A teenage girl drifts in and out of consciousness, as around her the groans of her stricken family fill the chill air.
Hands reach out in a universal gesture of concern, from parent to child, from rescuer to the rescued. And voices - some in English, others not - give desperate, plaintive encouragement to hold on, just a while longer.
Warning: video contains distressing scenes
Amid the chaotic scenes of a Channel rescue played out on the deck of the Dover lifeboat, questions of nationality, of politics, of division, are dissolved by a universal human impulse: the saving of the lives of those in peril.
This is the message behind a hard-hitting new campaign by the Royal National Lifeboat Institution (RNLI), which uses body-camera footage of a rescue at sea to show the reality of the charity's mission to protect those who make the short, but incredibly dangerous, crossing of the Channel in small boats.
"Often, people are seasick, retching over the side or through fingers, making the decks slippy," one volunteer crew member says of the experience of going to sea to save lives.
"Either that or they are suffering from cold or exhaustion or dehydration.
"Others come with injuries picked up on the way. Some are missing limbs. Some are blind or deaf. Others are old and infirm. Some are pregnant. Many come with stories.
"There was the paramedic and his wife from Iran who had left after handing out leaflets demanding democracy. There was the well-dressed young man from Syria who had fled conscription.
"There was the Kurdish family from Kuwait and the Iraqi whose family had all been shot. Then there was the man who had lost his business due to war and disease.
"God’s honest truth, it’s impossible to tell saints from sinners when a dinghy is sinking in open water and its occupants are yelling and screaming for help. After bringing the people ashore, we immediately hand them over to the authorities. We are never told what becomes of them."
The harrowing footage - captured on the helmet cameras of the lifeboat crew - is from a recent call-out to five people attempting to cross the busy shipping lanes to reach the UK.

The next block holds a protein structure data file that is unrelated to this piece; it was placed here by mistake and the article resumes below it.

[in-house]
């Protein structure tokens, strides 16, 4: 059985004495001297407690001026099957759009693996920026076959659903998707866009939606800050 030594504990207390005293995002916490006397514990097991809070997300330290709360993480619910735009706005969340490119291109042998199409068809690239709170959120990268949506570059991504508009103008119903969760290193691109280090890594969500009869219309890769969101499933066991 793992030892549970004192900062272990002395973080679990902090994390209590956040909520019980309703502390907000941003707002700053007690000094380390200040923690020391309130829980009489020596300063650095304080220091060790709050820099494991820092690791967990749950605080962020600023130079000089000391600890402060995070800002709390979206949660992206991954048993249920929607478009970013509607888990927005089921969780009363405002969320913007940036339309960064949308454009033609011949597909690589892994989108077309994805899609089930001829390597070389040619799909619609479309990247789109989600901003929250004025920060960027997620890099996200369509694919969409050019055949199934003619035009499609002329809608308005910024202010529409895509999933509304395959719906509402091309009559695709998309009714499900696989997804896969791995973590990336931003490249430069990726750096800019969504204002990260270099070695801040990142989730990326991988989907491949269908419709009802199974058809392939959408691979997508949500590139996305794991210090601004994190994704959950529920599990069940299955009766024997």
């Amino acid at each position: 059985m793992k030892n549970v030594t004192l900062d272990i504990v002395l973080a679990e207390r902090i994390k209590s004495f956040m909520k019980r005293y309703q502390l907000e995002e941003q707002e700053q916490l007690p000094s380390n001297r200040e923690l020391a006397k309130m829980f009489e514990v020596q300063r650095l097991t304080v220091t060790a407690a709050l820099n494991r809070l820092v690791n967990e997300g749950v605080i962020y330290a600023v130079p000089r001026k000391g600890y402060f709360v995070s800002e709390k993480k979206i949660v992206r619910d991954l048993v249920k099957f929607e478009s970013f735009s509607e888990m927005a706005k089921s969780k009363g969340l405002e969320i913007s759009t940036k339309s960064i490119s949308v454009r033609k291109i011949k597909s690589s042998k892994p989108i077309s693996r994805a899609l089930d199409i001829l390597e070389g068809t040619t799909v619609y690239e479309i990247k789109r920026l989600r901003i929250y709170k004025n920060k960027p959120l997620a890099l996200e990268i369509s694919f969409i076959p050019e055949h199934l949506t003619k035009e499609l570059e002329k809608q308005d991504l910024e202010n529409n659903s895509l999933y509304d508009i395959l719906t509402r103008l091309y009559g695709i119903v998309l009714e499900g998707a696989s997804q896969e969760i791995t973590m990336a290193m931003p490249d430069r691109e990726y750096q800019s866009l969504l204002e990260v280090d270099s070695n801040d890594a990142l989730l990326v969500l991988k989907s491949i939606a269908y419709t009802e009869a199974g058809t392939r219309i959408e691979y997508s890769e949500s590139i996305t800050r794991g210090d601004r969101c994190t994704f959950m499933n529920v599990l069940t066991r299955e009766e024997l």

Among the casualties were a family of four, including a 14-year-old girl, believed to be from Afghanistan, who were all cared for by the lifeboat crew after being rescued from the waters.
Latest government statistics show that yesterday 502 people made the journey across the Channel in 12 small crafts, which are very often entirely unsuitable for the journey.
The volunteer crew member, who wished to remain anonymous because of abuse from a section of the public due to his actions saving asylum seekers, explained how the flimsy dinghies behave in the water.
He said: "Dinghies are always packed the same way. Women and children huddled on the thin plywood floor, men on the outside, seated on the inflated hull.
"The dinghy bottom is usually swilling with a mixture of seawater, petrol and vomit. Floating on top of this highly inflammable, rank cocktail - among the plastic bags and spoiled belongings - you might also see a foot pump and a pile of floppy bicycle inner tubes in case the boat sinks.
"This is because the buoyancy aids supplied by the traffickers are sometimes stuffed with little more than cardboard.
"Even on a mild day, somewhere on the imaginary line between the UK and France, the swell can slop about uneasily and an overloaded dinghy will flex dangerously against its glued seams.
"Coming across a dinghy in anything more than these conditions makes mouths go dry. Water respects no one. It will kill even the brightest and best in seconds."
Simon Ling, the RNLI's head of lifeboats, says he hopes releasing this footage while help people gain a better understanding of what the charity's volunteers endure as they support its mission to save lives at sea - whoever you are, wherever you may come from.
"We are incredibly proud of our crews who continue to respond selflessly to their pagers, day or night, simply to help others," he said.
"They have responded in a humbling way to this increase in demand with continued dedication, commitment and compassion.
"Each time our crews are requested to launch by HM Coastguard they do so knowing that someone's father, mother, son or daughter could end up in the water and need help.
"They understand the potential human cost so leave behind their own families and employment to go to the aid of others. We thank them for their selflessness.
"The challenges our crews face in this demanding search and rescue environment continue to evolve and we are continually developing new ways we can support our teams to ensure they have the best and most suitable care, protection, equipment, and training available. The welfare of our crews is extremely important to us."